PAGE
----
Although you can see that for this particular service a small VM isn’t enough to  hit the performance NFR, this is still useful data because you know that if a future service had a performance requirement of 800 TPS with a response time of under 150ms, you can meet that for the cost of a small VM.

However, each new microservice is likely to have a different performance profile, so you need to know how each will perform under different loads. So this time repeat the tests above using a selection of different transactions per second. You’ll then end up with a matrix of "transactions per second/resource required" with the response time results.

Rinse, dry, repeat the process

Use this approach for your other microservices to increase your confidence level that your forecast will be accurate. The more microservices you create and test, the higher the quality of your data.

For example, imagine that you have done all of the above and want to forecast the cost for a new recommendation service. Based on the requirements you captured, the performance NFR says the system needs to cope with 200 TPS with a response time under 60ms. If you use this to query your data, it might look like this:

Query: TPS = 200 Response time = <60

MicroserviceResponse time (ms)TPSResourcePlatform
Product service200601 medium virtual machineIaaS
Customer service200452 small virtual machinesIaaS
Payment service200451 medium virtual machineIaaS
Inventory service200551 medium virtual machineIaaS
Loyalty service200581 medium cloud servicePaaS


This is now much more powerful. You now know that, based on the performance of your existing microservices, the new service will require a single, medium-sized VM. You can then confirm the current price with your data center or cloud provider to get the estimated operating cost.

Now increase your estimate accuracy

The level of accuracy you can attain using the process I’ve described above might be “good enough,” and is hopefully a step up from what you are doing today. However, if you need greater accuracy because, for example, you are trying to estimate the cost of hundreds of services, you can still increase it.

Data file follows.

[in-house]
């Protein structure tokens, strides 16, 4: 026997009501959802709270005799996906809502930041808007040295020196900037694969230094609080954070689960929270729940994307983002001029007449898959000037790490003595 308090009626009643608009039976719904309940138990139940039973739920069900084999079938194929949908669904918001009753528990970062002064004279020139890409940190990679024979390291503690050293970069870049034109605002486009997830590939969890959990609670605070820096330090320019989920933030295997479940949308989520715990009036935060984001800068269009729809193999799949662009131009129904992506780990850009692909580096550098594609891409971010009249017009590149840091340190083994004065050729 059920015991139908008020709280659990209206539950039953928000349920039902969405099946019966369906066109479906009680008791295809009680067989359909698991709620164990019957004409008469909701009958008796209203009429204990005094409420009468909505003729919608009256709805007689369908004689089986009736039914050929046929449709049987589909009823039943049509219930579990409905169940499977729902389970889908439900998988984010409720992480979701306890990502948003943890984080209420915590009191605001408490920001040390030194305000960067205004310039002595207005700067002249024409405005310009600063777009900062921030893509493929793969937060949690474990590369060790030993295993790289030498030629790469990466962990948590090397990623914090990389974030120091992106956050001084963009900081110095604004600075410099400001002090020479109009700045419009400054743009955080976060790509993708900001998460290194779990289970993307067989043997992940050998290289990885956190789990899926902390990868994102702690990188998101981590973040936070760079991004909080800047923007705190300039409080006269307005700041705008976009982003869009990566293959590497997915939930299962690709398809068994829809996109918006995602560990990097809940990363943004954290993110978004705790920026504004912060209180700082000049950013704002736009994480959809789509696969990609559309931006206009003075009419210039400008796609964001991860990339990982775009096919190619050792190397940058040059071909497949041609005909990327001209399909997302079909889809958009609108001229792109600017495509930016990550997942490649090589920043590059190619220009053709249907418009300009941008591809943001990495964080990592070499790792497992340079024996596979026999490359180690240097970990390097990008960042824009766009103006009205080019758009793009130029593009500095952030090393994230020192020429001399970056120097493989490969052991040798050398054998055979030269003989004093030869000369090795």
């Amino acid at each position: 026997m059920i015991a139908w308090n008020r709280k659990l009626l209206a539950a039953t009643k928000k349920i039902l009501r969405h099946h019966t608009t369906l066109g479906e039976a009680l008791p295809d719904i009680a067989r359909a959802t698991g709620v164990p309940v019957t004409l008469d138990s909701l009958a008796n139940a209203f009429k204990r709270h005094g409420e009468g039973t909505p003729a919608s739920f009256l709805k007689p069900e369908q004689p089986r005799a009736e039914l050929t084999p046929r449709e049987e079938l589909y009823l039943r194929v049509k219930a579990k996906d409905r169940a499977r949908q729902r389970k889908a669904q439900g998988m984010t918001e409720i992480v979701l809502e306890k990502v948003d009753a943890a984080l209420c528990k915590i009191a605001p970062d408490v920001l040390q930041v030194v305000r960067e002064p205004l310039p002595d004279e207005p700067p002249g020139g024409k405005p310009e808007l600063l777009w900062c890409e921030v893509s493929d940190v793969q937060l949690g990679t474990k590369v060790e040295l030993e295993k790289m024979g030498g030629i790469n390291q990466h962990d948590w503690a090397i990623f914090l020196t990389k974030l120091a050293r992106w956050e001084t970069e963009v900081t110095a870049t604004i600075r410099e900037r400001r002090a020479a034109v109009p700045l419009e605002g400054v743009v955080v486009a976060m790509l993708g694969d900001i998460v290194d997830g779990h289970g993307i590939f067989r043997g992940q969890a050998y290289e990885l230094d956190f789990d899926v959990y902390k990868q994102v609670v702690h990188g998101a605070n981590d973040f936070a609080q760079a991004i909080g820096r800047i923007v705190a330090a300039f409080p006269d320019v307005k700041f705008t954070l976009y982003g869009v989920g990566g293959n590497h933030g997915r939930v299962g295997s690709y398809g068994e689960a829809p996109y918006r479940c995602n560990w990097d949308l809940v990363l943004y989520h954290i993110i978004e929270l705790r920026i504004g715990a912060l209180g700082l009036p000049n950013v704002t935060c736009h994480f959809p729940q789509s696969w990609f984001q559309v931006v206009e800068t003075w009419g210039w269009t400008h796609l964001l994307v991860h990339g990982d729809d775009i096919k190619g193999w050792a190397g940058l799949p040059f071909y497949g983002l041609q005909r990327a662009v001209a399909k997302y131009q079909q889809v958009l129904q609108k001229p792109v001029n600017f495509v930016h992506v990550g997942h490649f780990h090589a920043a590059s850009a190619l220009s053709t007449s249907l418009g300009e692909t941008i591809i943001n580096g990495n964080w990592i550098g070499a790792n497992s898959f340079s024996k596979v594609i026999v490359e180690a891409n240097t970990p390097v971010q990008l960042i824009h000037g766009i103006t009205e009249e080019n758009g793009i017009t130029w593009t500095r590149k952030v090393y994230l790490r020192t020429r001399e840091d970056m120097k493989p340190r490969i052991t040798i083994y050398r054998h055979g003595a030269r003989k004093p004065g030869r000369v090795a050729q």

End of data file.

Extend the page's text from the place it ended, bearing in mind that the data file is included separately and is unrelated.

One way is to add more attributes on which to filter. You might, for example, want to add “technology,” “compute complexity,” or “vendor” attributes. In this way, you can do a better job of comparing like with like.

In the real world, however, you may be faced with many more combinations of hardware options and multiple instances where a specific type of resource is required. This shouldn’t be an issue if you are using automated testing to generate your results, but it will not be feasible if you’re using a manual approach, since the number of combinations required will rise.

Redefine IT Ops success in DevOps

My definition of success for a DevOps project is “The time between when you create a business hypothesis and when you have the empirical data needed to either prove or disprove it.” The keystone of this is having the right structure for your teams, requirements, and architecture. But these alone won’t guarantee success.

Enterprises in particular have other hurdles to clear, such as forecasting operational costs. In the past, projects have suffered from finger-in-the-air estimates, and IT has repeatedly had to go back to ask for more capital, or simply define success as spending the entire budget. In some cases, potentially successful projects never see the light of day because costs were highballed out of fear.

That’s why I’m an advocate of this different approach. The road to DevOps success requires that you estimate operational costs based on empirical data, have high confidence that your data is accurate, and define success as when the customer need or desired operational outcome has been met.

Want to know more? I'll be speaking in depth on this topic at the upcoming DevOps Enterprise Summit London. Or post your questions and comments below. I hope to see you at the summit.